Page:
A total of 13 suspects including journalists and writers appeared before a judge in the ninth hearing of the OdaTV case on Feb. 15, charged with membership of the “Ergenekon” organization.
The controversial case was initially pursued by prosecutors with links to the Gülen movement, an ally turned enemy of the government.
Journalist Ahmet Şık is among the suspects being tried without arrest in the OdaTV case, but he is in jail in a separate case, having been arrested on Dec. 30, 2016 on charges of making propaganda of the outlawed Kurdistan Workers’ Party
(PKK) and the Fethullahist Terrorist Organization (FETÖ).
Suspects Hanefi Avcı, Soner Yalçın, Yalçın Küçük, Barış Pehlivan, Barış Terkoğlu, Nedim Şener, Muhammet Sait Çakır, Şükrü Doğan Yurdakul, İklim Kaleli and Coşkun Musluk participated in the hearing in Istanbul.
However, a group of colleagues and supporters of Şık were not allowed in the courtroom to observe the hearing.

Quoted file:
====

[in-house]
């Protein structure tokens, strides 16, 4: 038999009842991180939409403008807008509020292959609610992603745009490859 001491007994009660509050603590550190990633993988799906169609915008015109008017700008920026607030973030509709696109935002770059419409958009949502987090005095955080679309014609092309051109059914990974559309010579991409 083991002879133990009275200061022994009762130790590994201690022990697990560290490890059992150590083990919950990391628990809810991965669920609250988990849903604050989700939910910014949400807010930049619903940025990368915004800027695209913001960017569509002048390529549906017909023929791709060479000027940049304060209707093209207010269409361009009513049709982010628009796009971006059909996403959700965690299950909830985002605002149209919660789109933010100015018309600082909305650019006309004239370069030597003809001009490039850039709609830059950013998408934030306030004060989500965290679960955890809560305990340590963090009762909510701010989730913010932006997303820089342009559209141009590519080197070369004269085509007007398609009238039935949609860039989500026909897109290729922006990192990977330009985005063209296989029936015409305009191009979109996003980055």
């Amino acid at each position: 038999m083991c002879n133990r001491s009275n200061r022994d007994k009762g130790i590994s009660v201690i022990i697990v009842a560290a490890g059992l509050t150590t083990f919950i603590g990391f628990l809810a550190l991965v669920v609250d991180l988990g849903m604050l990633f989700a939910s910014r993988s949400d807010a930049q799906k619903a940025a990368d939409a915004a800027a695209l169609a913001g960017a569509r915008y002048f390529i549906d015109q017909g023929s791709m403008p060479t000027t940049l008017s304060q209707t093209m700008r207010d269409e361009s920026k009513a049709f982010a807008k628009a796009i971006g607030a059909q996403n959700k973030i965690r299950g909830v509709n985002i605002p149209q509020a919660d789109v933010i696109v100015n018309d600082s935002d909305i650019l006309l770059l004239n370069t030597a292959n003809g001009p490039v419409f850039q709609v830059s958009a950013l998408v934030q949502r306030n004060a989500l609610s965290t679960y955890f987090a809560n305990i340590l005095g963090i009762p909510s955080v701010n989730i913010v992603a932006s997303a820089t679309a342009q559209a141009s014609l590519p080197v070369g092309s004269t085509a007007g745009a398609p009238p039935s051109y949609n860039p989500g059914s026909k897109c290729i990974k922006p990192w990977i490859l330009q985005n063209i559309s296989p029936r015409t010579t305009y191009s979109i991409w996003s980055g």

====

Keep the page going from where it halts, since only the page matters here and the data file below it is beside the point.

Prosecutor Ali Kaya had sought acquittal on all charges for the 13 suspects in the eighth hearing on Dec. 14, 2016.
Kaya argued that there was insufficient evidence for the existence of the Ergenekon organization. The related “Ergenekon” legal case was dismissed by the Supreme Court of Appeals in April 2016.
During the hearing, Şık said he did not want the case to be closed with “a simple verdict,” adding that two of his lawyers had also been arrested.
Şık and Şener were jailed as part of the OdaTV case in 2011, and both spent around a year in prison while awaiting trial before the publication of Şık’s book, titled “The Imam’s Army.” The book focused on the organization of U.S.-based Islamic preacher Fethullah Gülen’s followers within the police and the judiciary at a time when the movement and the ruling Justice and Development Party (AKP) were close allies.
The 2013 Ergenekon case was strongly supported by the Fethullah Gülen network and saw 275 military officers, journalists, lawyers and academics indicted for allegedly conspiring to oust President Recep Tayyip Erdoğan. However, the suspects were then released following a Constitutional Court ruling and their convictions were quashed earlier in 2016, with the authorities accusing Gülen of perverting the legal process and fabricating evidence.